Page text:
STEVE INSKEEP, host:
Today, General Motors will set the share price for its initial public offering, or IPO, on the New York Stock Exchange. That IPO takes place tomorrow. Investor interest has been surprisingly strong and market watchers expect GM to announce a higher share price than originally planned. Michigan Radio's Tracy Samilton says this IPO amounts to the beginning of a new General Motors, a company that's going to try to shed government ownership and also shed some of its own legacy.
TRACY SAMILTON: James Lee sells cars at Mark Chevrolet in Wayne, Michigan. Today, he's hoping to close a sale with a customer interested in GM's newest small car, the Chevy Cruze.
Lee wants the car spotless, so he goes over to the car wash garage to check on the guys.
Unidentified Man: That's it.
(Soundbite of knocking)
Mr. JAMES LEE (Car Salesman, Mark Chevrolet): Good morning, how are you.
Unidentified Man: All right.
Mr. LEE: How you doing?
Unidentified Man: Good.
Mr. LEE: Is it almost ready?
Unidentified Man: Yeah, I just got to clean that inside of the window.
Mr. LEE: OK.
SAMILTON: The reality is, sales are still slow, and not just for GM. Customers are only gradually returning to showrooms. But Lee himself is pretty bullish on GM. He's even thinking he'll take some of his own money and invest in the IPO.
Mr. LEE: I think the market's going to go up for General Motors. You know, they're doing good overseas, and coming out with some real strong product. It's going to take off and do good, 'cause if I buy now, you know, I figure in about three, four years, it will at least double - if not triple.
SAMILTON: As a small investor, it's unlikely Lee will get a chance at the IPO. But some big investors appear to share his optimism, and be undaunted by the specter of last year's bankruptcy, a bankruptcy that made GM stock virtually worthless for hundreds of thousands of investors.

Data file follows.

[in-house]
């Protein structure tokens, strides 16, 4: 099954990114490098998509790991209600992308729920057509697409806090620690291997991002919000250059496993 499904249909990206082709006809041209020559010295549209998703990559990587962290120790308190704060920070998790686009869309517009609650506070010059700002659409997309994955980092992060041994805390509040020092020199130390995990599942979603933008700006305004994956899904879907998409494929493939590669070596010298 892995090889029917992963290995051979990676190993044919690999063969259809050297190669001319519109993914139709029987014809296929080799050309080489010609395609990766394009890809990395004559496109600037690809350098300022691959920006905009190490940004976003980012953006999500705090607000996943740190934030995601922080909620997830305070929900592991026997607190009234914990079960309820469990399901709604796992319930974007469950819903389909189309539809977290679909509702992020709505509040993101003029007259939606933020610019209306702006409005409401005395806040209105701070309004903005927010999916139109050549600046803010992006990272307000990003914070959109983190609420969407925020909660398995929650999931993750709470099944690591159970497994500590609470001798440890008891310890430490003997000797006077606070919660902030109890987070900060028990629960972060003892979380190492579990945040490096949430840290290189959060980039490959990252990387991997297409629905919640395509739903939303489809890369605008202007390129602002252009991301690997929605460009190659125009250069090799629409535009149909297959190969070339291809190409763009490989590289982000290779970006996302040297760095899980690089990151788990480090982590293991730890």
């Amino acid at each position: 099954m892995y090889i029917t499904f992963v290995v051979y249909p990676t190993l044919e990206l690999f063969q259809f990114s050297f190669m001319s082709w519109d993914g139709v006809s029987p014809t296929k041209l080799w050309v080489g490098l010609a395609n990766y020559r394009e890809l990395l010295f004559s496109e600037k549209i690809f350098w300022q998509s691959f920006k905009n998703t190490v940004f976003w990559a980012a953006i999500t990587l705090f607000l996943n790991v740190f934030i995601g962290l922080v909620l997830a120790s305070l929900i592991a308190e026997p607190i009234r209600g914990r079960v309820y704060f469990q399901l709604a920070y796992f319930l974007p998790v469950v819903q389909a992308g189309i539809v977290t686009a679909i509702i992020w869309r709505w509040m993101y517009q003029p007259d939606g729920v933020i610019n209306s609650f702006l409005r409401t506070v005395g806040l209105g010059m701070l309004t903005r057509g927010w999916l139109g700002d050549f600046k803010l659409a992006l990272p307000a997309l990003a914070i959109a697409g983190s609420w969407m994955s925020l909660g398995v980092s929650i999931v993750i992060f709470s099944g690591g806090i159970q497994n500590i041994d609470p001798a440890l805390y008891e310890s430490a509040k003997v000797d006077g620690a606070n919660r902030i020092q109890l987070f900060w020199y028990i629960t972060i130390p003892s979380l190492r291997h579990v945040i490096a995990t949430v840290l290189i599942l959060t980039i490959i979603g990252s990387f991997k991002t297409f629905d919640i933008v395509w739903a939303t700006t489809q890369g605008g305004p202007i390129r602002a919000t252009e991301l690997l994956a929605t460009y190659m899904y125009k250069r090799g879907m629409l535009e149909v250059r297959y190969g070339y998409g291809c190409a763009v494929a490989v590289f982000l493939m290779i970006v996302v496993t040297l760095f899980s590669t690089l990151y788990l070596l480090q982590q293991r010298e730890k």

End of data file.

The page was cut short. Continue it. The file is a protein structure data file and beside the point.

Make no mistake, GM's near death experience still hurt a lot of people, even those with just a passing association with the company. People like Darnell Wilson who used to work for GM. He's brought his son to Mark Chevrolet to look at that Chevy Cruze.
Mr. DARNELL WILSON: I try to rationalize, and say well, we never know, we had to do what we had to do in order to survive it. It was painful, because I felt like a lot of people could possibly lose their jobs. But I was glad to see them come out as fast as they did.
SAMILTON: No one knew how customers would react to the bankruptcy. Sure, it slashed the company's staggering debt load, reduced labor costs and shut plants. But it came with the huge risk that even GM loyalists would flee. That didn't happen, and in fact, GM's latest cars are attracting new customers.
Chris Cabana is general manager of Mark Chevrolet. He says the old GM made a lot of cars that were hard to sell. Now it's a different story.
Mr. CHRIS CABANA (General Manager, Mark Chevrolet): We don't have to compare, you know, interior dimensions between this vehicle and that vehicle, there is no I mean it's - they sell themselves.
SAMILTON: The improvement in GM's outlook is not just in the U.S. GM was the first company to break the 2 million sales mark in China. But auto industry consultant Jim Hall says maintaining that momentum won't be easy.
Mr. JIM HALL (Auto industry consultant): The idea that the IPO means it's all done and GM is out of the out of the woods, isn't true.
SAMILTON: Hall says the real specter haunting GM isn't the bankruptcy, it's the company's old culture. For decades, GM leaders protected internal fiefdoms at the expensive of the core business. The old GM sold cars with quality issues at a loss, just to protect its market share. In the end, it lost the market share anyway.
Hall says the new GM has to stick with the basics. Make good quality cars that people want, and sell them at a profit.
Mr. HALL: GM is in a position now where it can reassume that philosophy if they want to and we're going to see what happens.
SAMILTON: As for the IPO, investor interest is stronger than even Steve Rattner expected. He was President Obama's former head of the auto task force and the man who shepherded GM through bankruptcy in record time. Earlier this week, Rattner predicted the government could sell all its GM stock within two years. And he believes taxpayers could see a return of almost all their $43 billion investment in GM.
For NPR News, I'm Tracy Samilton in Ann Arbor.
NPR transcripts are created on a rush deadline by Verb8tm, Inc., an NPR contractor, and produced using a proprietary transcription process developed with NPR. This text may not be in its final form and may be updated or revised in the future. Accuracy and availability may vary. The authoritative record of NPR’s programming is the audio record.